Josh: The absolute key is having people like Mike, Mark and Carolyn who have been running these events and aid stations at other events for a long time. Just like a race, you have to be unflappable. If issues come up, like parking, you just need to figure out a way to troubleshoot. Mike’s big win last year was talking to the farmer at the end of the road so that we could park cars in his hay field. That made a huge difference because parking is always so tight there. It’s also important to remember that this should all be fun. Because of the incredible team of people and the tons of experience they bring on both sides of the race, things definitely go well!
Q. What Camp Ten Bear aid station specific advice would you give to first time runners?
Carolyn: Runners have access to Drop Bags and Crews at Ten Bear. There is a lot of activity (and friends!) there that could add up to many minutes of wasted time if runners aren’t careful. I encourage runners to have a solid mental checklist as they come into Ten Bear of what they want to accomplish so they can efficiently get in and out without wasting time or forgetting anything. When I’m running into an Aid Station, I repeat the list in my head in the order I’m going to do things: “garbage” (dump empty wrappers), “water” (hand bottles to volunteer), “feet” (change socks, shoes and treat blisters), and, “restock” (grab what I need from my drop bag). After they have called out their bib number, I encourage runners to just shout out their needs as they are running into Ten Bear, so volunteers can help them efficiently. Something like, “I have a drop bag, number 374,” or, “can someone please fill these with Tailwind,” or, “I need to see medical”. We want to help, please tell us what we can do to help make your race successful! And always, always, always thank the volunteers!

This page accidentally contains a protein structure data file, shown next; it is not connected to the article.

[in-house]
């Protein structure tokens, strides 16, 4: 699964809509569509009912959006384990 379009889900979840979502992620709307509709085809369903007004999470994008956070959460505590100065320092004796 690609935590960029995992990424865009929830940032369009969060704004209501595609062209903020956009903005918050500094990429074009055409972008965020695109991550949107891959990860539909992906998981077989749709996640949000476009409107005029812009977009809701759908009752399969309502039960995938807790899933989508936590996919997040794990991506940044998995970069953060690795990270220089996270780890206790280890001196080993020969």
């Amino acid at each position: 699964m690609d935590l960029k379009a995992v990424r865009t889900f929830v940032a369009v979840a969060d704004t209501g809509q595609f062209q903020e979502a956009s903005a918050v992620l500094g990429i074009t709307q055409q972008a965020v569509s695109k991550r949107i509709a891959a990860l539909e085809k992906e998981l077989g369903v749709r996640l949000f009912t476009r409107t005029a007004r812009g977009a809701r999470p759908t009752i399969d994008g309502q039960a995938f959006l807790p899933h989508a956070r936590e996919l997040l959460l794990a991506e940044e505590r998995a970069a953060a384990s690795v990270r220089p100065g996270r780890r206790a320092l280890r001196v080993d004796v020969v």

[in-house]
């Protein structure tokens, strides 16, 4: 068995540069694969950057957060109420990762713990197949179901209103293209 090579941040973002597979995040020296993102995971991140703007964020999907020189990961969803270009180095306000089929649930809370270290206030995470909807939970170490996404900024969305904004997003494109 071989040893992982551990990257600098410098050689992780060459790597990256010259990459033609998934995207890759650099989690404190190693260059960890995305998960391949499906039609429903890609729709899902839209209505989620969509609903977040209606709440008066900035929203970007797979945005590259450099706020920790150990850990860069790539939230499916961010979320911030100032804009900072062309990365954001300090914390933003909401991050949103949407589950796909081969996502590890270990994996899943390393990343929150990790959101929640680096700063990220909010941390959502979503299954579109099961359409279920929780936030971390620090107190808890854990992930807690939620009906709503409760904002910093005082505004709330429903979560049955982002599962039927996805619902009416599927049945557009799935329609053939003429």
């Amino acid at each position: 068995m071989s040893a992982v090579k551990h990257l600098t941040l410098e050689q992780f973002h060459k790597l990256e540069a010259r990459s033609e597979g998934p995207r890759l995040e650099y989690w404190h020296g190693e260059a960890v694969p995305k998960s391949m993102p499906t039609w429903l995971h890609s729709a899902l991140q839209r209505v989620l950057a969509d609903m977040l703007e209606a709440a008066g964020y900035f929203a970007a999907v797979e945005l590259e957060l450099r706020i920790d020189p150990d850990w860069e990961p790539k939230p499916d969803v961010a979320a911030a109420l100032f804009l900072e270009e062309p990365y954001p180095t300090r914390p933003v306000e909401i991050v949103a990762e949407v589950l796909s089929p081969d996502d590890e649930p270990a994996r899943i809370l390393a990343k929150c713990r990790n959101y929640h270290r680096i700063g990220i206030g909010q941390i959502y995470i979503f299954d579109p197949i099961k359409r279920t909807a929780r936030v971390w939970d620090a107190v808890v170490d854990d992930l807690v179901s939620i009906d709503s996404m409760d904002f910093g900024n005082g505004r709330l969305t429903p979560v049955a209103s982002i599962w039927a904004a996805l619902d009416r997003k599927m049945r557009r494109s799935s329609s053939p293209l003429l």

Josh: When you leave Ten Bear the first time, you’ve got a pretty tough road climb to get out of the aid station. Just remember, even though you will soon pass the halfway point after the first visit, you are going to need your quads for those last 30 miles. I think I went too hard between miles 50-70 and it forced me to drop at mile 92! These miles will catch up to you if you aren’t mindful of the downhills, especially. When you leave Ten Bear the second time, you’ve got a pretty long trail uphill once you cross the street. Try to jog the flat out of the aid station, and know that in 4-6 minutes you’ll have a hill you can hike/recover on if you need.